Monday, June 21, 2010

The international refugee's day


On the occassion of the World Refugee´s Day, June 20th, the Saharawi Women would like to express their great concern about the plight of the more than fourty millions of refugee persons around the world among them the thousand of the saharawis whom were forced to scape their country: Western Sahara when Morocco invaded their country theirty-five years ago.
The Saharawi Women launched an urgent appeal to the international community to convince Morocco to implement the hundreds of United Nations´s resolutions on this problem of decolonization and to respect the human rights in the saharawi cities of Western Sahara, illegally occupied by the moroccan army.

The Saharawi Women are convinced that the hardships of the Saharawi refugees will continue as long as Morocco continues to illegally profit from the occupation of its neighbouring country and that is why we as women from this north-african country call on the international community to break the cash-flow from the occupied territories to the Moroccan treasury.

The humanitarian situation for the Saharawi grows ever more acute. The Saharawi people living in the refugee camps in Algeria suffer from donor fatigue and malnutrition. A study from 2008 establishes that 1 in every 5 Saharawi children is malnourished. It is unsettling to note that the annual multilateral aid to the refugee camps is only a small percentage of the massive profits Morocco makes by illegally exploiting the Saharawi resources.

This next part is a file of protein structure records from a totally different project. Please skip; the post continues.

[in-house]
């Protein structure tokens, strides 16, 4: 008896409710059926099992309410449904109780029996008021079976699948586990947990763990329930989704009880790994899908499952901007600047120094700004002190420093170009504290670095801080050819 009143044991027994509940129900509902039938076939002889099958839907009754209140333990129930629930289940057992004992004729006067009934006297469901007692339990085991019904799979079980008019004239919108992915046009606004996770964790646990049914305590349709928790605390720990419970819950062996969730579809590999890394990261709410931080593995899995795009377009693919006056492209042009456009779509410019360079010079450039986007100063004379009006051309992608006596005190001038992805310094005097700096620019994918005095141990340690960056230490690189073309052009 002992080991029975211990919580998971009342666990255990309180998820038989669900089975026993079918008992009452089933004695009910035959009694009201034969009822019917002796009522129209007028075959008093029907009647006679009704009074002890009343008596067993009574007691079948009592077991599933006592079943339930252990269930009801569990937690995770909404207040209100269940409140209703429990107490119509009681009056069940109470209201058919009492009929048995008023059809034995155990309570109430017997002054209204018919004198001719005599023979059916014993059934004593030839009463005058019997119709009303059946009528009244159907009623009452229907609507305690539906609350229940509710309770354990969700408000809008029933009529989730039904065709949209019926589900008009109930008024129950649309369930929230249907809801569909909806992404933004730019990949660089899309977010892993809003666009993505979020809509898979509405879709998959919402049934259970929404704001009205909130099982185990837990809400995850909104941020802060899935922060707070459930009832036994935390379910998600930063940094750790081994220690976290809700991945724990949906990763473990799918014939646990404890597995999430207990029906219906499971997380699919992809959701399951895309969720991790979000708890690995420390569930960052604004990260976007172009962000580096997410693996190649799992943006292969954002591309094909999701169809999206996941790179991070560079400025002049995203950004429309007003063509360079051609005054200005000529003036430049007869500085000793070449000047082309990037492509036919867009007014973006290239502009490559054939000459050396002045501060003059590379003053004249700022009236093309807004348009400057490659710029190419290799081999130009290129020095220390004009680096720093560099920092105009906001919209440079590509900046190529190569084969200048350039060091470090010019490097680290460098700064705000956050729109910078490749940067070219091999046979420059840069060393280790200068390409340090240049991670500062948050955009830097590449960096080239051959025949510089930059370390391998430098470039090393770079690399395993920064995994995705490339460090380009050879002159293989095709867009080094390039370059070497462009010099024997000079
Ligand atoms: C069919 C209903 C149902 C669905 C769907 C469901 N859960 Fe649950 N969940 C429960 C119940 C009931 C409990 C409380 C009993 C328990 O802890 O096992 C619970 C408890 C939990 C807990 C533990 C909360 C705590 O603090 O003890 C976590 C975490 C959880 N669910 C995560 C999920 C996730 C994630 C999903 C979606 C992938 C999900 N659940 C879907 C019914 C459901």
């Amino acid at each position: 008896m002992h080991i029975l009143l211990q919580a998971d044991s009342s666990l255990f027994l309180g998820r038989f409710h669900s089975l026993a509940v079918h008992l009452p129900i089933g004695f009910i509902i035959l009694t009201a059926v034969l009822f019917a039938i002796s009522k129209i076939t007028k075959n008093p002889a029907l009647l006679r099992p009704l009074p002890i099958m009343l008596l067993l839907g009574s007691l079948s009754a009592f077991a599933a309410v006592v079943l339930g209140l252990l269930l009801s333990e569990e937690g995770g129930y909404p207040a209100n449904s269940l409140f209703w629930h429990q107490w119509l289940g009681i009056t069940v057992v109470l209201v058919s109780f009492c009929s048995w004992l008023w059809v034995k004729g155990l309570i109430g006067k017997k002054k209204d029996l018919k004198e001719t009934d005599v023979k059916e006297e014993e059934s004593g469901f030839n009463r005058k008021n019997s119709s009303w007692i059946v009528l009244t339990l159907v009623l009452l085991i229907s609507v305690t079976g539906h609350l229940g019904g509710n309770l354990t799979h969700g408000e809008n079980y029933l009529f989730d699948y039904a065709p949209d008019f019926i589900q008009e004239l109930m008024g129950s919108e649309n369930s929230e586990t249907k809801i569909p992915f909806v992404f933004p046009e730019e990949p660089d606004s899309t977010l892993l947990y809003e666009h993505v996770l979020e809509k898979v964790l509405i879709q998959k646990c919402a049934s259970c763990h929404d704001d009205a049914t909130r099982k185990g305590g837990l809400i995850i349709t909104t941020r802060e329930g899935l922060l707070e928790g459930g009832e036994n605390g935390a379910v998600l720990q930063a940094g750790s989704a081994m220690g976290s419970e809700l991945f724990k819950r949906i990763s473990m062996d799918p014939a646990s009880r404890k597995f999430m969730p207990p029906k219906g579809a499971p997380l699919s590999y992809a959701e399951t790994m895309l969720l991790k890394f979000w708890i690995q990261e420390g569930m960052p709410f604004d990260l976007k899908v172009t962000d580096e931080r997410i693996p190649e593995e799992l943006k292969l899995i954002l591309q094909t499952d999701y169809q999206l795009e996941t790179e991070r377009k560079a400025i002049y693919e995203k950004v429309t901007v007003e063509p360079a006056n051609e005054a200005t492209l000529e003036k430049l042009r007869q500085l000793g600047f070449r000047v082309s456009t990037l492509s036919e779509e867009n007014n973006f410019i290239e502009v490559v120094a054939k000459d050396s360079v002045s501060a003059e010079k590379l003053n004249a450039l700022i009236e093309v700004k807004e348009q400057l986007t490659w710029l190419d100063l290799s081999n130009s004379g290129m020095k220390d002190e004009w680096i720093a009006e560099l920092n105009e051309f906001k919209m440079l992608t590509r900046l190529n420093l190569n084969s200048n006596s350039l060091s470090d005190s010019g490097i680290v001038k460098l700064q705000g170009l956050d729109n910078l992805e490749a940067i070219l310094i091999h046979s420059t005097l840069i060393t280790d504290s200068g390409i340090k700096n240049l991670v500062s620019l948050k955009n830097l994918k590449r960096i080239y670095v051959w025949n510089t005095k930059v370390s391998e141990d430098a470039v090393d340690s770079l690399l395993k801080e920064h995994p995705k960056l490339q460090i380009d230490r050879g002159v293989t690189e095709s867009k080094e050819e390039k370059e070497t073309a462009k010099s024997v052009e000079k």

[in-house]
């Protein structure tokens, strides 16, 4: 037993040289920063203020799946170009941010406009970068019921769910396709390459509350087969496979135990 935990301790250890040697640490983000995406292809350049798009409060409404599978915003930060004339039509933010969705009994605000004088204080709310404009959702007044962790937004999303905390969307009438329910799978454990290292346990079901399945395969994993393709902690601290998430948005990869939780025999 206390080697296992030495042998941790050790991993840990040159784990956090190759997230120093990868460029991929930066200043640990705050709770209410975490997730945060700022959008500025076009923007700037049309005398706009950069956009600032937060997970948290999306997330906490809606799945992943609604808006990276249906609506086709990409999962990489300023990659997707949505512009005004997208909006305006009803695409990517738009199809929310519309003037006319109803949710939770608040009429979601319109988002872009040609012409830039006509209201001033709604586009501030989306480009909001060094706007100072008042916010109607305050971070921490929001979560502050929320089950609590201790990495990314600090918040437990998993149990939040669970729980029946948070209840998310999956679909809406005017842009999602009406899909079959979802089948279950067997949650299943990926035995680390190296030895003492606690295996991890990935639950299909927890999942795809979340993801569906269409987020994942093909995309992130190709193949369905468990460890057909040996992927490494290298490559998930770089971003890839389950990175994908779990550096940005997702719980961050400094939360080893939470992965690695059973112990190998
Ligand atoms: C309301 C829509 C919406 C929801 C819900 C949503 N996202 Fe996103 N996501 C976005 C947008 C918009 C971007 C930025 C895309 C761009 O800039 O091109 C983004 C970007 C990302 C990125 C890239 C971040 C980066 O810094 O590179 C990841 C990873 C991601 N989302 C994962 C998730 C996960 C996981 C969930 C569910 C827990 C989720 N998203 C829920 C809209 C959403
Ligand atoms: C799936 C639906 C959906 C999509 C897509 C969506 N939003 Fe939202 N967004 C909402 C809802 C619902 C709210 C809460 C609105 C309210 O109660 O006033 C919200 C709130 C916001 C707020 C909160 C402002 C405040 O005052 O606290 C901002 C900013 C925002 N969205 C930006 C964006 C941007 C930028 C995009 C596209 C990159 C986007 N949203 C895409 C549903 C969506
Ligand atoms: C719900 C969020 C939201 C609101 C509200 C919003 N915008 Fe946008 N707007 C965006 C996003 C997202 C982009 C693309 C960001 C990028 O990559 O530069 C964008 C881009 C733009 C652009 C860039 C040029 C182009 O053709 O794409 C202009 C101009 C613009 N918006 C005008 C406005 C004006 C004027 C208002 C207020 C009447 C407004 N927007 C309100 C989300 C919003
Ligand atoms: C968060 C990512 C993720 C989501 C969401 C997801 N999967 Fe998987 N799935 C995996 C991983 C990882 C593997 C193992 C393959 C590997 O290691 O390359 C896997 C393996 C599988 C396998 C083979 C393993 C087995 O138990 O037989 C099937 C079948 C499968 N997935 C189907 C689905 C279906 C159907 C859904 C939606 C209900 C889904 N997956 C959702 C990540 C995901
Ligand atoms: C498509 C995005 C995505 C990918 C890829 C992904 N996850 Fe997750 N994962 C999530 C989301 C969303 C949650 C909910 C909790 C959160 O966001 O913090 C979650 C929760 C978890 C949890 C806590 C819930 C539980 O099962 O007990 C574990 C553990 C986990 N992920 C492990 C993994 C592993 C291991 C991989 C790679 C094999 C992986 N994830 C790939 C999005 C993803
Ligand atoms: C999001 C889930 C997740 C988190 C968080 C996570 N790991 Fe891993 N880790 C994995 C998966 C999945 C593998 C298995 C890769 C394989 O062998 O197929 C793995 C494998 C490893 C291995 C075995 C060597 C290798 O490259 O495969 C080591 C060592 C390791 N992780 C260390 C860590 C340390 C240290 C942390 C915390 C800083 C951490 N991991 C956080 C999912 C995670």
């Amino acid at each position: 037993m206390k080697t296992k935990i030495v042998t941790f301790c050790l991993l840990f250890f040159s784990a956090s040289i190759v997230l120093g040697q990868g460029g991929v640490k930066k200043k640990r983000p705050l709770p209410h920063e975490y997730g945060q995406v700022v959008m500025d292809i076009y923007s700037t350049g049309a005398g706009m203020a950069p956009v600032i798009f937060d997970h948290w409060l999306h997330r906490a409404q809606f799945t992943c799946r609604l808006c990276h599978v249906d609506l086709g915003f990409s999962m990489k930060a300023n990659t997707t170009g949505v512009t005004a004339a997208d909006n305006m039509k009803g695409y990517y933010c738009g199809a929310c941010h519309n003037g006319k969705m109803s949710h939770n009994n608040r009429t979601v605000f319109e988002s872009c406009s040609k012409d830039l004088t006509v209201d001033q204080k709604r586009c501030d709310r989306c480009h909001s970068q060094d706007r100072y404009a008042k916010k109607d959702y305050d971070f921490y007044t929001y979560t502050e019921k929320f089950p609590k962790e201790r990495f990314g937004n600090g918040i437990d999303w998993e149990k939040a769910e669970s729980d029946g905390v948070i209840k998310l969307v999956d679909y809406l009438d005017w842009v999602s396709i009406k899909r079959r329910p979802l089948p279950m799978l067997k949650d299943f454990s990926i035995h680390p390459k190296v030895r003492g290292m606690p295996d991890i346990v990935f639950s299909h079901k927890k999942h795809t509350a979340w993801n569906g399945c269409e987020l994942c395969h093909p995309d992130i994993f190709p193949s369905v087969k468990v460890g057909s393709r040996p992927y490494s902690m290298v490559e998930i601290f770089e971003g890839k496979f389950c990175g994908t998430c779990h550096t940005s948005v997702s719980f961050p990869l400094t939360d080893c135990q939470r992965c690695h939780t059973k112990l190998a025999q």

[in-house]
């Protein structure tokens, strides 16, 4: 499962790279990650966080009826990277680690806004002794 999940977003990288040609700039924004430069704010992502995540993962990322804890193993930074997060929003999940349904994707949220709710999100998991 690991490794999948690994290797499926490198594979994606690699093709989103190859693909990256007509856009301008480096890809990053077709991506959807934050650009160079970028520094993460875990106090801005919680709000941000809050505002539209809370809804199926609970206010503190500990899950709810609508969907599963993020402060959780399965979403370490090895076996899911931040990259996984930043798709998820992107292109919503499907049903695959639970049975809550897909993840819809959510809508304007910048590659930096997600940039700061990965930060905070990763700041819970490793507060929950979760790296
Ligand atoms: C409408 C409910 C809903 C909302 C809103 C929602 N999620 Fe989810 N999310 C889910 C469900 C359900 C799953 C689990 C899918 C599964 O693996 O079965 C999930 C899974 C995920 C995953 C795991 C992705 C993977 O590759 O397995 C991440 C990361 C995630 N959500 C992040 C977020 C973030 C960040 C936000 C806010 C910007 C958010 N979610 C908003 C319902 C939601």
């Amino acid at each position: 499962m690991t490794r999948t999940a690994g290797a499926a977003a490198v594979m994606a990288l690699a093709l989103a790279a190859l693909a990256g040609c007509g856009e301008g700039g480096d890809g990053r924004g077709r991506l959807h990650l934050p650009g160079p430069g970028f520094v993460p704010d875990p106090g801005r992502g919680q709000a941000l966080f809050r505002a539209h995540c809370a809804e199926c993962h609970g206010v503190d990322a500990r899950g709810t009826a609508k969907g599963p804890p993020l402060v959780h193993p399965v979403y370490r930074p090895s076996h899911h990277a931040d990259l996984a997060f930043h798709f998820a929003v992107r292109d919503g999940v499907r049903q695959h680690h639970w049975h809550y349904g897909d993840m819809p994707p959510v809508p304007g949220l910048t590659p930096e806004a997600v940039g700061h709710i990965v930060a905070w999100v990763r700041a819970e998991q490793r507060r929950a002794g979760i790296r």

Once again and on the World Refugee Day we, the Saharawi Women urge the international community to stop turning a blind eye to this persistent injustice. Choosing to look away is also a political choice, as it only strengthens the ongoing and untenable moroccanization of the territory.
Furthermore, it is an offense to the Saharawi refugees, who in the face of inhumane hardship have kept their end of the seize-fire bargain, doing exactly what the international community has asked them to do: wait. If the United Nations are truly committed to solving the last unresolved colonial conflict in Africa , breaking the cash-flow from the occupied territories to the occupying regime might be a good place to start.

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